The world basketball governing body painted a damning portrait of sexual abuse of female basketball players in the West African nation of Mali in an investigation released on Tuesday, but said it could not confirm in any way. independent information from the New York Times that the world’s top sports official was aware of and largely ignored reports of sexual misconduct in his home country.
Hamane Niang temporarily stepped down from the presidency of FIBA, the world’s basketball governing body, in June as The Times prepared to publish an article on allegations of systemic sexual harassment and abuse by dozens. players in Mali, mostly teenagers, since the early 2000s.
Niang, 69, has not been charged with committing sexual abuse. But his critics told The Times he mostly ignored assaults on women for a dozen years between 1999 and 2011, when he first served as president of the Malian basketball federation and then Minister of Sports of the country.
And, those critics told The Times, with even more inaction as FIBA president, Niang continued to leave female players vulnerable to exploitation in her home country, a former predominantly Muslim French colony where women experience extreme inequalities in everyday life.
At the time, Niang had not responded to a series of questions sent to FIBA, asking for its response. But he told The Times in an email that he “had never been aware” of the sexual abuse charges described in the article.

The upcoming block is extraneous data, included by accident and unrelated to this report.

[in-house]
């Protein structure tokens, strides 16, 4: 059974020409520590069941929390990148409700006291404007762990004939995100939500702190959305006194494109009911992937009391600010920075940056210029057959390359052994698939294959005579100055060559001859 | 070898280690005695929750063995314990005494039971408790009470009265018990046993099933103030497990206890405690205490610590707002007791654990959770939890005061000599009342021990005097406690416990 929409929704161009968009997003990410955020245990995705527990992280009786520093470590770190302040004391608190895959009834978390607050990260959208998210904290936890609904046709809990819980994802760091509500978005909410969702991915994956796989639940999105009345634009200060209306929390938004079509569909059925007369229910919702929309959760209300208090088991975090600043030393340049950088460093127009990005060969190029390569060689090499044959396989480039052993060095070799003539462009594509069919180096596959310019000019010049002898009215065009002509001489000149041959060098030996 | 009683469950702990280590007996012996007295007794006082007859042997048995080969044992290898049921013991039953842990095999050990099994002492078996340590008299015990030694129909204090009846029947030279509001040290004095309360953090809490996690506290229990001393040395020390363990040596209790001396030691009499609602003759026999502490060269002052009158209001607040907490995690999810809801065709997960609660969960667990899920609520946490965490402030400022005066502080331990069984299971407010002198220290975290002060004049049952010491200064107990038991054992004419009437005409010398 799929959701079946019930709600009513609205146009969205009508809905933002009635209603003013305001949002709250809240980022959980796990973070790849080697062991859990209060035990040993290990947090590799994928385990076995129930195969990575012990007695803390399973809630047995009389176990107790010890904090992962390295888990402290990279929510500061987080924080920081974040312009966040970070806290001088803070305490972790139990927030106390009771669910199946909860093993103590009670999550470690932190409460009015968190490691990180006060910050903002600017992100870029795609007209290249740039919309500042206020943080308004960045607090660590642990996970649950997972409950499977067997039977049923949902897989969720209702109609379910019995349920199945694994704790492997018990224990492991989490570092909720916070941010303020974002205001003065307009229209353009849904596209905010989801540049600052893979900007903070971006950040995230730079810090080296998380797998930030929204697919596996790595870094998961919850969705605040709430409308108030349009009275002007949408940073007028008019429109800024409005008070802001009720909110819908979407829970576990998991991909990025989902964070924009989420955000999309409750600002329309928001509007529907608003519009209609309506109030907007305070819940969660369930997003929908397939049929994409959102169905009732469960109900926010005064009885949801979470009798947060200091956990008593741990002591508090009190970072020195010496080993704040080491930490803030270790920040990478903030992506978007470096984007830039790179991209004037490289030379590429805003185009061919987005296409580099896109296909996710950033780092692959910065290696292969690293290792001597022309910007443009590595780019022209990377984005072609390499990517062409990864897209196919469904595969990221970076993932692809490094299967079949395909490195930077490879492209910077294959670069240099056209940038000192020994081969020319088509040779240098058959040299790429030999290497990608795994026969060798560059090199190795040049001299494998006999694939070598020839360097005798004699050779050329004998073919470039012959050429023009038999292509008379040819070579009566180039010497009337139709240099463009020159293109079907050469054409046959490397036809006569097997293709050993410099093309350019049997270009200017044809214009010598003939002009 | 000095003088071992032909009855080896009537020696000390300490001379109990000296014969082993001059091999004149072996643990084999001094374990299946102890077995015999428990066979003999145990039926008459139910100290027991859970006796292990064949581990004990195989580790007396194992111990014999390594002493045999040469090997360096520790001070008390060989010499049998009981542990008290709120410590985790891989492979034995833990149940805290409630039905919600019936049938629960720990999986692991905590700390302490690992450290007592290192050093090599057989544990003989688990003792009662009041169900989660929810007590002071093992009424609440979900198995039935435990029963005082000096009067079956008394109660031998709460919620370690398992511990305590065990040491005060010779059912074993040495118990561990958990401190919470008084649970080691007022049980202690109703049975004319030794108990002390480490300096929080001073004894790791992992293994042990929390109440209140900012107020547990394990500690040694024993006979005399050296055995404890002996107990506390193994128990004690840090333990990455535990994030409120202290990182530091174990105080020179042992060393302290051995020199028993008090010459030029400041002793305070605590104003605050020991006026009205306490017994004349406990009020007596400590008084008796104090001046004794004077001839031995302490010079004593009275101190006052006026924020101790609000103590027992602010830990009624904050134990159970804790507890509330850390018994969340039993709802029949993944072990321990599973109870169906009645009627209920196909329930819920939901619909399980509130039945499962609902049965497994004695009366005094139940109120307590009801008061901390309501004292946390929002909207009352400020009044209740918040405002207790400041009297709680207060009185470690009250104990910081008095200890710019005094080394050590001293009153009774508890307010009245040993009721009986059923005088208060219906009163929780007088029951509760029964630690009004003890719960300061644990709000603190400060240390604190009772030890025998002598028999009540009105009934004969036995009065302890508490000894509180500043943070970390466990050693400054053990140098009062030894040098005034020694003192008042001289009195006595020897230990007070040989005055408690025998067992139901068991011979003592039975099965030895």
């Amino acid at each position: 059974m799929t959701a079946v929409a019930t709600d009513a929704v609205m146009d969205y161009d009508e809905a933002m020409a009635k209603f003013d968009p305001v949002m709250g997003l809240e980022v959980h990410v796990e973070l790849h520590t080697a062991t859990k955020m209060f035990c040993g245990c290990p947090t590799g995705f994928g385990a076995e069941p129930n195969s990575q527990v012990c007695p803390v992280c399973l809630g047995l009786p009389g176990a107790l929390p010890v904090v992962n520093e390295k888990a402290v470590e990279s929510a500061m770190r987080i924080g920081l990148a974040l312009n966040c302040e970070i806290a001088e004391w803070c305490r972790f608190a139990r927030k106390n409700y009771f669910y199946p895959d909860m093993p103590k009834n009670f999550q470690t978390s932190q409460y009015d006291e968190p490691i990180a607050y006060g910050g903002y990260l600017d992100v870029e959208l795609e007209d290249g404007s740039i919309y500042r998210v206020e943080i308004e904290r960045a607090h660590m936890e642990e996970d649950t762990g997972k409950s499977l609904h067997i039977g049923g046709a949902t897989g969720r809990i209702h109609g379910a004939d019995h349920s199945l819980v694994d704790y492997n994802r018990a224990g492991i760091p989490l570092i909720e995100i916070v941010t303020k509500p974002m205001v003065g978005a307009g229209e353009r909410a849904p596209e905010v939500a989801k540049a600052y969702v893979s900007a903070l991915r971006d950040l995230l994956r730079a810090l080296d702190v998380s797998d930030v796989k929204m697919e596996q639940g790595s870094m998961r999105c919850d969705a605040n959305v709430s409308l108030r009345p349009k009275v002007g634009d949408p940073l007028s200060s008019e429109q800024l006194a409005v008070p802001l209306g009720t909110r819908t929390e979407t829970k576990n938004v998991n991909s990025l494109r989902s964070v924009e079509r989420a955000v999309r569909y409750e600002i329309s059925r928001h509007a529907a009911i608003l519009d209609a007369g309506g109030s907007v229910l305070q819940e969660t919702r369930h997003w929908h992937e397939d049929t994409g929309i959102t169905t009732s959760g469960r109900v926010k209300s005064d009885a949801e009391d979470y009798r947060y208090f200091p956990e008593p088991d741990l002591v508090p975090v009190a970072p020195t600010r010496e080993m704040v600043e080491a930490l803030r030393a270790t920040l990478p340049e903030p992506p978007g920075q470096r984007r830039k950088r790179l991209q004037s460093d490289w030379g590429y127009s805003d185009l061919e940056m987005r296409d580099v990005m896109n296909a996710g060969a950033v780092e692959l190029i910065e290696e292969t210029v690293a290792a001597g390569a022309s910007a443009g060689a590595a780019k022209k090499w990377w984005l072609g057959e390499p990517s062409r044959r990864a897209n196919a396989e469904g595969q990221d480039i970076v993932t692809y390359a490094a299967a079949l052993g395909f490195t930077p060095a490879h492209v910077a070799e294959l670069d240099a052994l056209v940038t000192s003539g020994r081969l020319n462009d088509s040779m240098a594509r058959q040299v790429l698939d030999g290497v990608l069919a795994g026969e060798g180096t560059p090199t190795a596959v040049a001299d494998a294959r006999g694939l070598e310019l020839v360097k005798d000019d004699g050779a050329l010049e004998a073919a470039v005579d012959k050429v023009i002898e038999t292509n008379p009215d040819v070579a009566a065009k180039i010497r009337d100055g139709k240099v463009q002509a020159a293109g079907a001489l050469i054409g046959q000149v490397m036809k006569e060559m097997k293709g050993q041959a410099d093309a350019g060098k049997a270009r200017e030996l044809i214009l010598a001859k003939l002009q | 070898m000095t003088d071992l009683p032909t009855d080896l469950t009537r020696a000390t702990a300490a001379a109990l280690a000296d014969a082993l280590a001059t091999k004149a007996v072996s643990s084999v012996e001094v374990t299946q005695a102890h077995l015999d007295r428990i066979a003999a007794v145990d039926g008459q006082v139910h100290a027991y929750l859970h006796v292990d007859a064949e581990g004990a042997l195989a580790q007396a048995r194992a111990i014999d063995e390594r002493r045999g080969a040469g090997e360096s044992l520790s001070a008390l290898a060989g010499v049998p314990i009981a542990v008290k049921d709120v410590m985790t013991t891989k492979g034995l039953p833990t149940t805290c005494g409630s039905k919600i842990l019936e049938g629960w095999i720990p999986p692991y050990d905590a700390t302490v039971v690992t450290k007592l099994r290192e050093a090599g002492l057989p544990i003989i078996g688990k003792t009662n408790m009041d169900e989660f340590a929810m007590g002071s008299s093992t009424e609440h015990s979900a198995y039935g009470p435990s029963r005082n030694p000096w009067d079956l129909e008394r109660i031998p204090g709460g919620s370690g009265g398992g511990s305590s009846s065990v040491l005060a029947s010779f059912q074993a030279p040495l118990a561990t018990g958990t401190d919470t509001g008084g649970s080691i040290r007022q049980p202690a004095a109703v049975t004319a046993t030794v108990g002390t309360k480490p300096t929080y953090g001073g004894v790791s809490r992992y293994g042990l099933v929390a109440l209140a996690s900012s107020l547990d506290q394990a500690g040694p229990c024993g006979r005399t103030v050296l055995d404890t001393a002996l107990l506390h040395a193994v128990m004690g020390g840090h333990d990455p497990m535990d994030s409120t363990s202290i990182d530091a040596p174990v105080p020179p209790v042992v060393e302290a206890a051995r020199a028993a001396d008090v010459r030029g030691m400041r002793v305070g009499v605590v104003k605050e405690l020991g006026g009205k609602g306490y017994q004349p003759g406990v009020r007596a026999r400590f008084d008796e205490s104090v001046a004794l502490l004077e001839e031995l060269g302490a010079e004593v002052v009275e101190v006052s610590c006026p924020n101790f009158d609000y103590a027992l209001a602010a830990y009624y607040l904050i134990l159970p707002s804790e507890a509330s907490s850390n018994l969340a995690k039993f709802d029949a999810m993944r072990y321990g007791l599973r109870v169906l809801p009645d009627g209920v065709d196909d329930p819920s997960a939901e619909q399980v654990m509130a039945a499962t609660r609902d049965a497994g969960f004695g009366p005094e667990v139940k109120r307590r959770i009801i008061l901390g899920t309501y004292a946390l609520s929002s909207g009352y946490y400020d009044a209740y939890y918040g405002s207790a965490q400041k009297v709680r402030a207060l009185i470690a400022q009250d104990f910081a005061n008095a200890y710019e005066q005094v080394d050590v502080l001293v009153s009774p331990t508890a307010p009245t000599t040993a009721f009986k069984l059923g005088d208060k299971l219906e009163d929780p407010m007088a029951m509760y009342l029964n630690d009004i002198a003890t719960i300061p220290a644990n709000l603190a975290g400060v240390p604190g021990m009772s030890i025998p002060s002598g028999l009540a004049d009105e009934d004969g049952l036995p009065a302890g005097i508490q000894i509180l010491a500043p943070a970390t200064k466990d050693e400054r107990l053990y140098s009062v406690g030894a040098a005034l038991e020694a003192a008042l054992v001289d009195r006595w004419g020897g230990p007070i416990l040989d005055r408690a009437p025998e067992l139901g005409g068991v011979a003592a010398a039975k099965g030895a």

An investigation by FIBA integrity official, Canadian lawyer Richard H. McLaren, and published in a 149-page report Tuesday, found institutional abuses persist in Mali. But the investigation found “no direct evidence from anyone about President Niang’s knowledge of sexual harassment.”
Niang released a statement on Tuesday saying, “This investigation is of paramount importance and I would like to express my personal and unconditional support for the victims. These infringements must be duly prosecuted by FIBA through independent procedures. Since the integrity officer has confirmed my innocence, I will now resume my official duties with FIBA.
Two players who were teenagers at the time, speaking anonymously, told The Times that Niang was present at a nightclub in the Malian capital for a victory celebration in 2006 or 2007 when his close friend, a trainer named Cheick Oumar Sissoko, known as Yankee, groped their breasts and buttocks as they danced with them. The players told The Times that instead of intervening, Niang watched and laughed.
Another former player, Aissata Tina Djibo, now 31, said Sissoko repeatedly made obscene sexual remarks that Niang ignored during training. Sissoko also occasionally had sex with players who gave in because they were afraid of losing their place in the national youth team, she said.
When asked if Niang was aware of Sissoko’s behavior, Djibo told The Times, “Of course he did. Yankee was his best friend, they hung out together. That’s why Yankee was so powerful. He had the support of the president.